In May, the House passed the American Health Care Act (AHCA) intended to repeal and replace the Affordable Care Act (ACA). Key components of the AHCA include:
- Eliminating the individual and employer mandates
- Eliminating most of the ACA’s related taxes. However, while the 3.8 percent Medicare tax on net investment income is repealed, the 0.9 percent Medicare surtax on earned income (wages and self-employment income) is retained for six years. Keeping the 0.9 percent tax, which applies to individuals with earned income over $200,000, was one of several last-minute concessions offered by House leadership back in March. It is unknown if this tax will be further addressed as part of any tax reform package.
- Allowing states to opt out of requiring insurance companies to cover pre-existing conditions
- Decreasing the adjusted gross income threshold for medical expense deductions to 5.8 percent from 10 percent. With potential tax reform on the horizon, this deduction may be significantly modified or disappear altogether.
- Modifying the refundable tax credits made available to assist with insurance purchases. It increases the credits available for those over 50 years of age and provides additional authority to the Senate to increase the age brackets and related credit amounts in the new age-weighted credit system.
- Extending relief from the “Cadillac” tax to 2026 from 2025
Recently released scoring from the Congressional Budget Office estimates the bill as presently written would reduce federal deficits by $119 billion between 2017 and 2026 and result in 23 million more uninsured as compared to current law.
The AHCA is now with the Senate, where from all indications, it will either be substantially modified or discarded altogether and replaced with the Senate’s own bill. The Senate indicated it expects to have extensive meetings to fully consider various provisions, including coverage for pre-existing conditions, before a bill is advanced to the floor. As with tax reform, we believe the Senate will analyze healthcare reform over weeks and months, not days. This will render cost estimates and policy revisions difficult for the insurance industry to incorporate into plans that will take effect in 2018. The insurance industry stated earlier it will need significant lead time to write new policies and make cost estimates. As noted in our previous alerts, all of this makes the cost of employer-sponsored plans difficult to forecast into next year and beyond. Therefore, we recommend you maintain regular contact with your insurance agent/broker to monitor how legislative proposals will affect your ability to renew your current coverage and on what terms.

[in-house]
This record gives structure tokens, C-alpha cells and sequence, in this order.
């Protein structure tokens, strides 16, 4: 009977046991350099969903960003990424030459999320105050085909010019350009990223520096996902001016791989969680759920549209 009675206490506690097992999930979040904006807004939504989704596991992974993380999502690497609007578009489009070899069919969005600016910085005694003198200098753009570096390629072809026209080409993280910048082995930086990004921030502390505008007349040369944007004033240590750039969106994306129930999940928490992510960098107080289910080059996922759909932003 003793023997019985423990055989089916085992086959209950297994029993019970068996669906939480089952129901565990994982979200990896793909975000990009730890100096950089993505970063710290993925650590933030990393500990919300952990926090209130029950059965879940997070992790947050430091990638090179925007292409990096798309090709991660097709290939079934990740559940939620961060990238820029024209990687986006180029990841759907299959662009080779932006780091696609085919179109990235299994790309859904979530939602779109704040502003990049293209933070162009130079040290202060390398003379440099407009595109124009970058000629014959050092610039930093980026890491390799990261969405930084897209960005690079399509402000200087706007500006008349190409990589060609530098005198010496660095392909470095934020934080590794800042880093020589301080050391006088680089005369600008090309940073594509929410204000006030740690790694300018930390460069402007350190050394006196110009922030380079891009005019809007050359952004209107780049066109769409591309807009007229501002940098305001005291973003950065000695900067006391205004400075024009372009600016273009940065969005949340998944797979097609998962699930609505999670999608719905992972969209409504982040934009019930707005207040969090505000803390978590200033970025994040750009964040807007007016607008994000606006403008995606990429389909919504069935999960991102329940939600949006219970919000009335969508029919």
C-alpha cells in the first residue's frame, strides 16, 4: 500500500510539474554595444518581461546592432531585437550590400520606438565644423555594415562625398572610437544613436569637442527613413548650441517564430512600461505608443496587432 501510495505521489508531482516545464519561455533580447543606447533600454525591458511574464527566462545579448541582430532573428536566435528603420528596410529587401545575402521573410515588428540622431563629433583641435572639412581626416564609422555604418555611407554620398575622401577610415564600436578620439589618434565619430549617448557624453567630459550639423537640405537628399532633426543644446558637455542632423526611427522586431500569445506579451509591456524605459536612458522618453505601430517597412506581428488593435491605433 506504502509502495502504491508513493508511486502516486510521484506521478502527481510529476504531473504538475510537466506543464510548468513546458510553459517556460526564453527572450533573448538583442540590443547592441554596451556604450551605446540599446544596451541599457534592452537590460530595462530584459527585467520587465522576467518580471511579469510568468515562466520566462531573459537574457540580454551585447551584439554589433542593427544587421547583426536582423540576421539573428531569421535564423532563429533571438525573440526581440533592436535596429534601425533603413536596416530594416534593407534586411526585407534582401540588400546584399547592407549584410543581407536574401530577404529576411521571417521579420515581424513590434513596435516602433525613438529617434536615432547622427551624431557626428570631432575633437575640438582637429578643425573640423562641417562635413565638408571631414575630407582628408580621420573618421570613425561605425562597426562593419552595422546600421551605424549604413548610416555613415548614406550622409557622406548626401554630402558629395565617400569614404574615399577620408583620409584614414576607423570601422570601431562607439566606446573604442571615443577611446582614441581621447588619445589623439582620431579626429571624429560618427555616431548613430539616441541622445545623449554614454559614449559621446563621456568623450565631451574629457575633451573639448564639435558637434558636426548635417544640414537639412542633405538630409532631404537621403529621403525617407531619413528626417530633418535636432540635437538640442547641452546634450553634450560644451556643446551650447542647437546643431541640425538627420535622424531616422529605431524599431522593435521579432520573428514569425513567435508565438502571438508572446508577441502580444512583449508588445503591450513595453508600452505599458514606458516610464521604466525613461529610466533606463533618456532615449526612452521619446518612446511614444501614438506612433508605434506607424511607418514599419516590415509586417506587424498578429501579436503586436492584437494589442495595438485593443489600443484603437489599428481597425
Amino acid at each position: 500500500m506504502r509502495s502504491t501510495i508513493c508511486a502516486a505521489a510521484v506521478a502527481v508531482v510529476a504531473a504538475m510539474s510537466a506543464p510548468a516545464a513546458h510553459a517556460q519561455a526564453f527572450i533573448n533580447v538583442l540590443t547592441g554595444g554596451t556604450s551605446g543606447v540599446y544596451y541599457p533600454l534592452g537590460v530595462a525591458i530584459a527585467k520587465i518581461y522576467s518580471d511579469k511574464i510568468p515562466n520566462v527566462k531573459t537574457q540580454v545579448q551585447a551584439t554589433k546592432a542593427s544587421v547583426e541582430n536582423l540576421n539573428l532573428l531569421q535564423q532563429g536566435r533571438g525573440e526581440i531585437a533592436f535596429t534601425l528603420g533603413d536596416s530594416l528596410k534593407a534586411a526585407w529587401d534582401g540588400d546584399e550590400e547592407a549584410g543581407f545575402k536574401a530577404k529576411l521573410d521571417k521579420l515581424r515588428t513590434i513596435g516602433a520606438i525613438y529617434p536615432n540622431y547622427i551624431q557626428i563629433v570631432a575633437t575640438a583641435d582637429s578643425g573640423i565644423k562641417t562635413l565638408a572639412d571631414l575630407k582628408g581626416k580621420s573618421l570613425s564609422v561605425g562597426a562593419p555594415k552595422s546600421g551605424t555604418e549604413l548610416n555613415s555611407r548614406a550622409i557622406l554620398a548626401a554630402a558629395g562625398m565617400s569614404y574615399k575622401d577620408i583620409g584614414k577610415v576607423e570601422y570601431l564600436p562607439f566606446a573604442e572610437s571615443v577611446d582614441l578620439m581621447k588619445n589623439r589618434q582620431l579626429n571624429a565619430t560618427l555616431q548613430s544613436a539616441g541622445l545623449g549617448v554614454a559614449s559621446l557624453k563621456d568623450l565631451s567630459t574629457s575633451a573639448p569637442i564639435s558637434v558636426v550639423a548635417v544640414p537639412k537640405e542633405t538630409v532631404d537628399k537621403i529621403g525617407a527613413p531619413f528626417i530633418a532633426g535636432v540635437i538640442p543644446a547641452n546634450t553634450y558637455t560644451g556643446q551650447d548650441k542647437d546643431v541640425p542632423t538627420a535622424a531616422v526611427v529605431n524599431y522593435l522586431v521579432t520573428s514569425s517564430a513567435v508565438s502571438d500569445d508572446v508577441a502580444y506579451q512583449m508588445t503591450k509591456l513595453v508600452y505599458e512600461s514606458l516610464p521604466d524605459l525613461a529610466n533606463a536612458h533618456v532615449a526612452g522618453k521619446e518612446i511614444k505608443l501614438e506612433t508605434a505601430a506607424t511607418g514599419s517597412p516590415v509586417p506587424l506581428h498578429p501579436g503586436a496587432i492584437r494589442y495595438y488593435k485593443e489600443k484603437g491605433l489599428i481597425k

Similar to the tax reform resource center we developed a healthcare reform resource center, offering access to all of our alerts regarding the status of healthcare reform.
For more information on this topic, or to learn how Baker Tilly tax specialists can help, contact our team.
The information provided here is of a general nature and is not intended to address the specific circumstances of any individual or entity. In specific circumstances, the services of a professional should be sought. Tax information, if any, contained in this communication was not intended or written to be used by any person for the purpose of avoiding penalties, nor should such information be construed as an opinion upon which any person may rely. The intended recipients of this communication and any attachments are not subject to any limitation on the disclosure of the tax treatment or tax structure of any transaction or matter that is the subject of this communication and any attachments.